Rating Currents at the Riverhouse

Food: () Regionally sourced menu is everything its predecessor was not.

Service: () Still finding its way, but staff training program is achieving fine results.

Atmosphere: () Casually elegant, the redesigned restaurant makes the most of its riverside location.

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Location: 3075 N. Highway 97, Bend

Hours: 7 a.m. to 9 p.m. every day

Cuisine: Pacific Northwest

Price range: Breakfast $7 to $15; lunch $13 to $16; dinner starters $7 to $16, entrees $13 to $35 (specials to $45)

Credit cards: American Express, Discover, MasterCard, Visa

Kids’ menu: On request

Vegetarian and gluten-free menu: Variety of choices on request

Alcoholic beverages: Full bar

Outdoor seating: Expansive riverside deck

Reservations: Highly recommended

Contact: currentsbend.com, 541-389-3111

A change of ownership, a multimillion-dollar renovation, a name change and — Prest-O! Change-O! — a once-neglected restaurant is not only revived; it’s better than ever.

Currents at the Riverhouse reopened in early May, a little over a year after Vesta Hospitality of Vancouver, Washington, purchased the Riverhouse hotel complex and went to work on the overhaul. During a five-month closure, the former Crossings was “gutted to the beams,” said Jeff Stokholm, general manager of food and beverage operations.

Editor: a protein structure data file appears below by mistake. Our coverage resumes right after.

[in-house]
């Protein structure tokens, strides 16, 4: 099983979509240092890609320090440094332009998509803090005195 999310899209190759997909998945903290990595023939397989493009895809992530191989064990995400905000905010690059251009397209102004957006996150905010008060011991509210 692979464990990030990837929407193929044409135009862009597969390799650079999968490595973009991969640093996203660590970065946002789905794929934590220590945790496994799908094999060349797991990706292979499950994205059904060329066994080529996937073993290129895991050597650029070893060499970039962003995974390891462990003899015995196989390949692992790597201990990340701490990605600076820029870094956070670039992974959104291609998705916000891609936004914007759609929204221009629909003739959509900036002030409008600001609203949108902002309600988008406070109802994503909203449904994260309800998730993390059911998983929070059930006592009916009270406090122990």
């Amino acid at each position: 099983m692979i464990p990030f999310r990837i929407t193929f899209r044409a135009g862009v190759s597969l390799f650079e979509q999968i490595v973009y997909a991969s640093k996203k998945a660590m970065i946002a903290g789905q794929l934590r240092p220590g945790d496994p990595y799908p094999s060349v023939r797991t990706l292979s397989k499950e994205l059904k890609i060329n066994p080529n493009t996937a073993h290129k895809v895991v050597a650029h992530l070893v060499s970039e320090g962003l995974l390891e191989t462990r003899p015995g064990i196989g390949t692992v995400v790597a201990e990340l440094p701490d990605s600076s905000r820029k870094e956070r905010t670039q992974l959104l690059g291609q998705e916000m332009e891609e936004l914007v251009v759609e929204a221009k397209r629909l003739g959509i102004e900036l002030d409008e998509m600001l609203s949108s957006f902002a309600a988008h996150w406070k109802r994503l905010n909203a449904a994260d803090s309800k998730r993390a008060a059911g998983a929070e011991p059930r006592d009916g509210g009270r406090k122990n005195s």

“We even took the kitchen floor out to install new wiring, plumbing and drain lines,” Stokholm said, adding: “Everything is up to code now.”

Instead of a series of anonymous cooks, the new Currents hired a veteran executive chef, Mark Hosack, away from Gracie’s at the Hotel deLuxe in Portland. Hosack and noted restaurant consultant David Machado designed a Pacific Northwest-themed menu, regionally sourced, served from morning till night, seven days a week.

Besides the kitchen and menu makeover, the dining and lounge space has an entirely new appeal. Now known as Riverhouse on the Deschutes, the hotel has relocated its front desk from an upper building to a lower-level lobby that opens into both the dining and bar areas.

Barriers and room dividers have been removed so that rooms flow one into the next and onto a broad riverside deck through a bank of sliding glass doors. The effect is one of casual elegance. With the Deschutes rippling past — the name Currents was chosen for a reason — summer breezes are welcomed into this restaurant.

Certainly, those doors will be closed much of the time when cooler temperatures again visit Central Oregon. By that time, however, the sounds of jazz will infiltrate the restaurant. The Mt. Bachelor Riverhouse Jazz series launches in late October and concludes in mid-April after seven weekends featuring such performers as Tierney Sutton and Ravi Coltrane.

Brunch for two

Until then, the brunch menu at Currents is pretty jazzy in itself. I loved my Mexican-style huevos rancheros — over-easy eggs on crunchy corn tortillas with ground chorizo, sliced avocado, red and yellow peppers, jalapenos and green onions and topped with crème fraiche and mild salsa. (I requested Cholula sauce for a little more spice.)